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Market Squared: The Marathon men and women

Is going too long at council and committee good for the business of the city, and are we doing too much in July to take August off?
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There’s a moment when you’re in the seventh hour of a council meeting when you’re too tired to go on, but too stubborn to give up. You’re tired, you’re hungry, and even on the hottest day of the year the council chamber feels like someone’s try to single-handedly start an ice age, but you persist because this is municipal government, and it’s not a place for the faint of heart. 

You may recall about a month ago when a meeting of city council almost spontaneously did away with Committee-of-the-Whole. The move away from a standing structure was not uncontroversial, or as controversial as debating the structure of committee meetings can get, and on the occasion of a report on the six-month review of Committee-of-the-Whole, a majority of councillors almost pulled the plug. 

From the beginning, Committee-of-the-Whole created some friction among council and council watchers. The first meeting in September 2016 clocked in around five hours and 20 minutes, which for the committee regulars was about twice as long as they were typically accustomed to. There was a bit of shell-shock, and for the next month bets were being taken about how long the October meeting would be. That committee meet was a relatively slim three hours, and for the most part, that suited everyone.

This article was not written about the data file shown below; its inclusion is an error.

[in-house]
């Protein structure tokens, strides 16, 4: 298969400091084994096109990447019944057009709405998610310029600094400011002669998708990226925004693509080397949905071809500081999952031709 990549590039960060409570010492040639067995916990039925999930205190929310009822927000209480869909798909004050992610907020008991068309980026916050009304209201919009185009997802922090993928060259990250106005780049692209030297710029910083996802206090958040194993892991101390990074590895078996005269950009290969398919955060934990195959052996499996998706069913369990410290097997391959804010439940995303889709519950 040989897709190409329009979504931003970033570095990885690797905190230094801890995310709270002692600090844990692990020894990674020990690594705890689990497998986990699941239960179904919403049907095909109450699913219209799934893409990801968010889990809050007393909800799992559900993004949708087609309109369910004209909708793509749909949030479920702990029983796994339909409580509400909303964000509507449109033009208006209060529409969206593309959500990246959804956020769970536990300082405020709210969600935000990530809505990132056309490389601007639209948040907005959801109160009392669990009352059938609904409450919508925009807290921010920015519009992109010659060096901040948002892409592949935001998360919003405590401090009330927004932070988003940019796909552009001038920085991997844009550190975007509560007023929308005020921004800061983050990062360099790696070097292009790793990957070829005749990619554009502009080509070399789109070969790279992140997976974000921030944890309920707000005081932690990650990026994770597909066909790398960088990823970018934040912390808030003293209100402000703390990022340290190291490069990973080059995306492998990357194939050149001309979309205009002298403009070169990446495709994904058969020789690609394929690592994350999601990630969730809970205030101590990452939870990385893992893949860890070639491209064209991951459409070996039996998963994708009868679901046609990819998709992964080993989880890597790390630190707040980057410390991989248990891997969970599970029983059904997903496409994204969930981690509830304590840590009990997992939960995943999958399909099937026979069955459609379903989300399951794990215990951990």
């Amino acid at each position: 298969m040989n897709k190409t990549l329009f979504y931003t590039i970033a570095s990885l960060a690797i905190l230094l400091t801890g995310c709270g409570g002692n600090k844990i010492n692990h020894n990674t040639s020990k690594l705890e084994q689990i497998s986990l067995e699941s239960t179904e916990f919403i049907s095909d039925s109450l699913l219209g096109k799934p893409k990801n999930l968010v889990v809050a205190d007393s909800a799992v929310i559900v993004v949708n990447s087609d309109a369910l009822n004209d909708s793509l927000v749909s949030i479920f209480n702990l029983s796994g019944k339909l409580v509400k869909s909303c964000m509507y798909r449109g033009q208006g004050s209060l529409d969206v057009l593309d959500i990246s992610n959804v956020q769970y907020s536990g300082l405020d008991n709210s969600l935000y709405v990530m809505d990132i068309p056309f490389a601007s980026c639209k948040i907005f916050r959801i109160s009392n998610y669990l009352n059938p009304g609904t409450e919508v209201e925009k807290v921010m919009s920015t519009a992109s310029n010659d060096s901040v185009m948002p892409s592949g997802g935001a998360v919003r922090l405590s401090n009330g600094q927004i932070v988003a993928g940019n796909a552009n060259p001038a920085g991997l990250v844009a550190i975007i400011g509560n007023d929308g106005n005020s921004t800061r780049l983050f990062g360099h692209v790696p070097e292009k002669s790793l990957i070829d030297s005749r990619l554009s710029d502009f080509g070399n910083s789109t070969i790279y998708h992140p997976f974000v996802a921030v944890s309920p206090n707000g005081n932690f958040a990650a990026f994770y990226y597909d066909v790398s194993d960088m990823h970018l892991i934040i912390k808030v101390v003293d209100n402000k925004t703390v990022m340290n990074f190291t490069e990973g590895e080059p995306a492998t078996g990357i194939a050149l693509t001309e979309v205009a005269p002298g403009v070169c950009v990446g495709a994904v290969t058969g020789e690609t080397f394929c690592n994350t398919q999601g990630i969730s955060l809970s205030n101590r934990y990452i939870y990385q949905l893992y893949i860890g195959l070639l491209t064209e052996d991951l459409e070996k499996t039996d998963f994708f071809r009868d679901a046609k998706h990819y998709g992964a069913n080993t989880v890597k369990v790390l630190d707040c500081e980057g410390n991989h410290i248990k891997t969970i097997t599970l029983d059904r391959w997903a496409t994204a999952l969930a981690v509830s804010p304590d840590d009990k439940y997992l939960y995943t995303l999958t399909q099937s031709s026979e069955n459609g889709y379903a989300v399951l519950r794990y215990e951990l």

Now what’s been lost (or maybe gained) in terms of the length of committee meetings, has seen benefits in the decrease in the length of the council meetings because all the councillors are getting a chance to have their say in committee now. That’s one of the things that City Clerk Stephen O’Brien discovered in his six-month appraisal of the new system, more pain now means less pain later. 

It makes sense, but the fundamental problem remains on those rare occasions where council and committee carries on for six, seven, or, as happened Monday, eight hours. How can we know we’re having full and complete debate of the issues when we’re nearing a full work day on council matters alone with only a 15 minute break to sustain council, staff, delegates, observes, and yes, the media? 

Of course our eight-hour “Marathon” looks positively breezy as compared to Toronto’s last council meeting before summer break. As I write this, Toronto council has adjourned for the night and have set to continue their meeting for a third day. 

That process began Tuesday with a 265-item agenda including a plan to remake Toronto Community Housing, a radical new approach to combatting climate change called TransformTO, and Councillor Michael Ford’s attempt to pick up the War on Streetcars baton dropped by his dear departed Uncle Rob. At this rate, we hope no one in the City of Toronto has weekend plans, and any one involved with city council in Toronto will likely read this and cry “nimby” at these complaints about eight long hours at committee.